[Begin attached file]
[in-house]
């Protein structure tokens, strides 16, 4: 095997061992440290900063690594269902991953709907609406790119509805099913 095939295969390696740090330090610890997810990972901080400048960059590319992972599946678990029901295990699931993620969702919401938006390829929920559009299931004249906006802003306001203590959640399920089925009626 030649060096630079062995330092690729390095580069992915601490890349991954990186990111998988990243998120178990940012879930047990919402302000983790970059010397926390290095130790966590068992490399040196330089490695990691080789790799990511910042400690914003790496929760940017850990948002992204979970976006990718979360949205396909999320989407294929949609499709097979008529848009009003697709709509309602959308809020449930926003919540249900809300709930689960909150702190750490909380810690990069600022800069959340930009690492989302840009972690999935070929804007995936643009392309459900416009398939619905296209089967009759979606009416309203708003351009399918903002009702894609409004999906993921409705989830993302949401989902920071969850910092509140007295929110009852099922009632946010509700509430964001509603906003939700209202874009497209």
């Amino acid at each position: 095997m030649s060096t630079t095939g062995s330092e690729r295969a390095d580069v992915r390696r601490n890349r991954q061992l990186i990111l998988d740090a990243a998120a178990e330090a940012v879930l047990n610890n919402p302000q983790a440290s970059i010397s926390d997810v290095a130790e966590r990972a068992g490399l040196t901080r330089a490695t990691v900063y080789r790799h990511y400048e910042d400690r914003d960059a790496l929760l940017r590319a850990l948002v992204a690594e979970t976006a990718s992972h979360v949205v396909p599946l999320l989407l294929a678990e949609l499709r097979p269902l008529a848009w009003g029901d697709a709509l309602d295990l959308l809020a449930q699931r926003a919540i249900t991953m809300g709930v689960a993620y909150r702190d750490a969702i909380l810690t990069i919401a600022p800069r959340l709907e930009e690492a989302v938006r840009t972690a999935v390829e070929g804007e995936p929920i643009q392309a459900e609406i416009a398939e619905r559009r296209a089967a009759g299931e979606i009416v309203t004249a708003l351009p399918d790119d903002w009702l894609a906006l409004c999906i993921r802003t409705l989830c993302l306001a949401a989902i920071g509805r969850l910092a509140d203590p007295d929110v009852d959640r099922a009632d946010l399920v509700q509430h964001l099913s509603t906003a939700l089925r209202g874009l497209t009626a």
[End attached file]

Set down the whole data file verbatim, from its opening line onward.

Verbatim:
[in-house]
């Protein structure tokens, strides 16, 4: 095997061992440290900063690594269902991953709907609406790119509805099913 095939295969390696740090330090610890997810990972901080400048960059590319992972599946678990029901295990699931993620969702919401938006390829929920559009299931004249906006802003306001203590959640399920089925009626 030649060096630079062995330092690729390095580069992915601490890349991954990186990111998988990243998120178990940012879930047990919402302000983790970059010397926390290095130790966590068992490399040196330089490695990691080789790799990511910042400690914003790496929760940017850990948002992204979970976006990718979360949205396909999320989407294929949609499709097979008529848009009003697709709509309602959308809020449930926003919540249900809300709930689960909150702190750490909380810690990069600022800069959340930009690492989302840009972690999935070929804007995936643009392309459900416009398939619905296209089967009759979606009416309203708003351009399918903002009702894609409004999906993921409705989830993302949401989902920071969850910092509140007295929110009852099922009632946010509700509430964001509603906003939700209202874009497209």
């Amino acid at each position: 095997m030649s060096t630079t095939g062995s330092e690729r295969a390095d580069v992915r390696r601490n890349r991954q061992l990186i990111l998988d740090a990243a998120a178990e330090a940012v879930l047990n610890n919402p302000q983790a440290s970059i010397s926390d997810v290095a130790e966590r990972a068992g490399l040196t901080r330089a490695t990691v900063y080789r790799h990511y400048e910042d400690r914003d960059a790496l929760l940017r590319a850990l948002v992204a690594e979970t976006a990718s992972h979360v949205v396909p599946l999320l989407l294929a678990e949609l499709r097979p269902l008529a848009w009003g029901d697709a709509l309602d295990l959308l809020a449930q699931r926003a919540i249900t991953m809300g709930v689960a993620y909150r702190d750490a969702i909380l810690t990069i919401a600022p800069r959340l709907e930009e690492a989302v938006r840009t972690a999935v390829e070929g804007e995936p929920i643009q392309a459900e609406i416009a398939e619905r559009r296209a089967a009759g299931e979606i009416v309203t004249a708003l351009p399918d790119d903002w009702l894609a906006l409004c999906i993921r802003t409705l989830c993302l306001a949401a989902i920071g509805r969850l910092a509140d203590p007295d929110v009852d959640r099922a009632d946010l399920v509700q509430h964001l099913s509603t906003a939700l089925r209202g874009l497209t009626a």